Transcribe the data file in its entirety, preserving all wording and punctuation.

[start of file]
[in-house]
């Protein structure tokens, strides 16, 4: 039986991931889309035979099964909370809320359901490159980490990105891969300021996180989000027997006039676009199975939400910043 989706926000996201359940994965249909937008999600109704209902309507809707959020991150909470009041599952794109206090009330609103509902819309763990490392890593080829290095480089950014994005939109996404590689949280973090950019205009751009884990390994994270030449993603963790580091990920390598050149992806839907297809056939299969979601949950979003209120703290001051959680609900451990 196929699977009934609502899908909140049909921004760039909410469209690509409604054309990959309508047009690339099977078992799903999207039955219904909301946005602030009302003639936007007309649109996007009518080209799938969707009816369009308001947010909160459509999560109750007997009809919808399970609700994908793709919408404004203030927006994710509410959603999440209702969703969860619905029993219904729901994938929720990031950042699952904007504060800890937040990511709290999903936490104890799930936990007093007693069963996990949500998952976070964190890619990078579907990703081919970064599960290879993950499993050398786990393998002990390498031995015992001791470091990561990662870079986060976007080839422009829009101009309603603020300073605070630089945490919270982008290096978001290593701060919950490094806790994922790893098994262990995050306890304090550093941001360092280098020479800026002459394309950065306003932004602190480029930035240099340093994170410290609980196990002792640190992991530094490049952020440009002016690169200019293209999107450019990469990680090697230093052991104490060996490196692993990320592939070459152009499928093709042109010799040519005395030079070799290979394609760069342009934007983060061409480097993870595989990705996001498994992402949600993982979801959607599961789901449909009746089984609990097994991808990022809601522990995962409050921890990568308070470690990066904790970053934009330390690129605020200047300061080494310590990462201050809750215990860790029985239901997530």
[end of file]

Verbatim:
[in-house]
């Protein structure tokens, strides 16, 4: 039986991931889309035979099964909370809320359901490159980490990105891969300021996180989000027997006039676009199975939400910043 989706926000996201359940994965249909937008999600109704209902309507809707959020991150909470009041599952794109206090009330609103509902819309763990490392890593080829290095480089950014994005939109996404590689949280973090950019205009751009884990390994994270030449993603963790580091990920390598050149992806839907297809056939299969979601949950979003209120703290001051959680609900451990 196929699977009934609502899908909140049909921004760039909410469209690509409604054309990959309508047009690339099977078992799903999207039955219904909301946005602030009302003639936007007309649109996007009518080209799938969707009816369009308001947010909160459509999560109750007997009809919808399970609700994908793709919408404004203030927006994710509410959603999440209702969703969860619905029993219904729901994938929720990031950042699952904007504060800890937040990511709290999903936490104890799930936990007093007693069963996990949500998952976070964190890619990078579907990703081919970064599960290879993950499993050398786990393998002990390498031995015992001791470091990561990662870079986060976007080839422009829009101009309603603020300073605070630089945490919270982008290096978001290593701060919950490094806790994922790893098994262990995050306890304090550093941001360092280098020479800026002459394309950065306003932004602190480029930035240099340093994170410290609980196990002792640190992991530094490049952020440009002016690169200019293209999107450019990469990680090697230093052991104490060996490196692993990320592939070459152009499928093709042109010799040519005395030079070799290979394609760069342009934007983060061409480097993870595989990705996001498994992402949600993982979801959607599961789901449909009746089984609990097994991808990022809601522990995962409050921890990568308070470690990066904790970053934009330390690129605020200047300061080494310590990462201050809750215990860790029985239901997530």